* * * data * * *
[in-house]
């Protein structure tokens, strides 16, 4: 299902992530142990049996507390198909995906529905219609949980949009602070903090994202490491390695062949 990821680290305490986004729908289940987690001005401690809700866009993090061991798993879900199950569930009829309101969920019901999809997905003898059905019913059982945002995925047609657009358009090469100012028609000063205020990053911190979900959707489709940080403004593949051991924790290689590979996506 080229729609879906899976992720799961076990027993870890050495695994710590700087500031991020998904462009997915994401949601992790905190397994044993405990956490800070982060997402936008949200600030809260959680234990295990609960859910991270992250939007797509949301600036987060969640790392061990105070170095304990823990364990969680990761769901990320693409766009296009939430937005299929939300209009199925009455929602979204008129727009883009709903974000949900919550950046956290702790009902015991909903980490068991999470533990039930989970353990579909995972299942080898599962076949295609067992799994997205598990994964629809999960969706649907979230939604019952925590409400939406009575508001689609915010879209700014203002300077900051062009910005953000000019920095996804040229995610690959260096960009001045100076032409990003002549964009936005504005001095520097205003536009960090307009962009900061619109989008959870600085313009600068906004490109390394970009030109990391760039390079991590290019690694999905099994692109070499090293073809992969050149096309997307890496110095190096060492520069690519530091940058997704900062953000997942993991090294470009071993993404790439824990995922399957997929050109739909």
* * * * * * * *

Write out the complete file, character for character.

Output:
[in-house]
């Protein structure tokens, strides 16, 4: 299902992530142990049996507390198909995906529905219609949980949009602070903090994202490491390695062949 990821680290305490986004729908289940987690001005401690809700866009993090061991798993879900199950569930009829309101969920019901999809997905003898059905019913059982945002995925047609657009358009090469100012028609000063205020990053911190979900959707489709940080403004593949051991924790290689590979996506 080229729609879906899976992720799961076990027993870890050495695994710590700087500031991020998904462009997915994401949601992790905190397994044993405990956490800070982060997402936008949200600030809260959680234990295990609960859910991270992250939007797509949301600036987060969640790392061990105070170095304990823990364990969680990761769901990320693409766009296009939430937005299929939300209009199925009455929602979204008129727009883009709903974000949900919550950046956290702790009902015991909903980490068991999470533990039930989970353990579909995972299942080898599962076949295609067992799994997205598990994964629809999960969706649907979230939604019952925590409400939406009575508001689609915010879209700014203002300077900051062009910005953000000019920095996804040229995610690959260096960009001045100076032409990003002549964009936005504005001095520097205003536009960090307009962009900061619109989008959870600085313009600068906004490109390394970009030109990391760039390079991590290019690694999905099994692109070499090293073809992969050149096309997307890496110095190096060492520069690519530091940058997704900062953000997942993991090294470009071993993404790439824990995922399957997929050109739909």